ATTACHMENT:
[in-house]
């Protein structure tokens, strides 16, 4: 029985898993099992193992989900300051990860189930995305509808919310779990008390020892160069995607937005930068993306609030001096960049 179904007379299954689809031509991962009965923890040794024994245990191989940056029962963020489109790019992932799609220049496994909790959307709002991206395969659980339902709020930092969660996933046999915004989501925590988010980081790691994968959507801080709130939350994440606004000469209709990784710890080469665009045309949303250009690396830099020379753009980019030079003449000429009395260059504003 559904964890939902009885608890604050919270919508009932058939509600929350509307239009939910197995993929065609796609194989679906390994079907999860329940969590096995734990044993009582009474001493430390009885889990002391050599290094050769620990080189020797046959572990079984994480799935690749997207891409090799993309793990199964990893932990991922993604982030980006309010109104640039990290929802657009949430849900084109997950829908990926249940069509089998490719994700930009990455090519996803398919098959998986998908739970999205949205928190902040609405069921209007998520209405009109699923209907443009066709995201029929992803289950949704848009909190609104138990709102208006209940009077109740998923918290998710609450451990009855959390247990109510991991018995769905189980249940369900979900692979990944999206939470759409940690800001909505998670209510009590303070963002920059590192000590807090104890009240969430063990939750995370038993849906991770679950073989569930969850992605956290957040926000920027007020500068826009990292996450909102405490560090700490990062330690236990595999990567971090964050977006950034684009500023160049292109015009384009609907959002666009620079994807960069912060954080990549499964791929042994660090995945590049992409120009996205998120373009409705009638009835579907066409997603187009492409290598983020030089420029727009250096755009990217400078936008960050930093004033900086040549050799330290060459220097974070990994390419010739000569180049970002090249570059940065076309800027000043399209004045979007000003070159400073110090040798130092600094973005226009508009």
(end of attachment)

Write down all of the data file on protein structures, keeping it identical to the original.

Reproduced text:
[in-house]
């Protein structure tokens, strides 16, 4: 029985898993099992193992989900300051990860189930995305509808919310779990008390020892160069995607937005930068993306609030001096960049 179904007379299954689809031509991962009965923890040794024994245990191989940056029962963020489109790019992932799609220049496994909790959307709002991206395969659980339902709020930092969660996933046999915004989501925590988010980081790691994968959507801080709130939350994440606004000469209709990784710890080469665009045309949303250009690396830099020379753009980019030079003449000429009395260059504003 559904964890939902009885608890604050919270919508009932058939509600929350509307239009939910197995993929065609796609194989679906390994079907999860329940969590096995734990044993009582009474001493430390009885889990002391050599290094050769620990080189020797046959572990079984994480799935690749997207891409090799993309793990199964990893932990991922993604982030980006309010109104640039990290929802657009949430849900084109997950829908990926249940069509089998490719994700930009990455090519996803398919098959998986998908739970999205949205928190902040609405069921209007998520209405009109699923209907443009066709995201029929992803289950949704848009909190609104138990709102208006209940009077109740998923918290998710609450451990009855959390247990109510991991018995769905189980249940369900979900692979990944999206939470759409940690800001909505998670209510009590303070963002920059590192000590807090104890009240969430063990939750995370038993849906991770679950073989569930969850992605956290957040926000920027007020500068826009990292996450909102405490560090700490990062330690236990595999990567971090964050977006950034684009500023160049292109015009384009609907959002666009620079994807960069912060954080990549499964791929042994660090995945590049992409120009996205998120373009409705009638009835579907066409997603187009492409290598983020030089420029727009250096755009990217400078936008960050930093004033900086040549050799330290060459220097974070990994390419010739000569180049970002090249570059940065076309800027000043399209004045979007000003070159400073110090040798130092600094973005226009508009």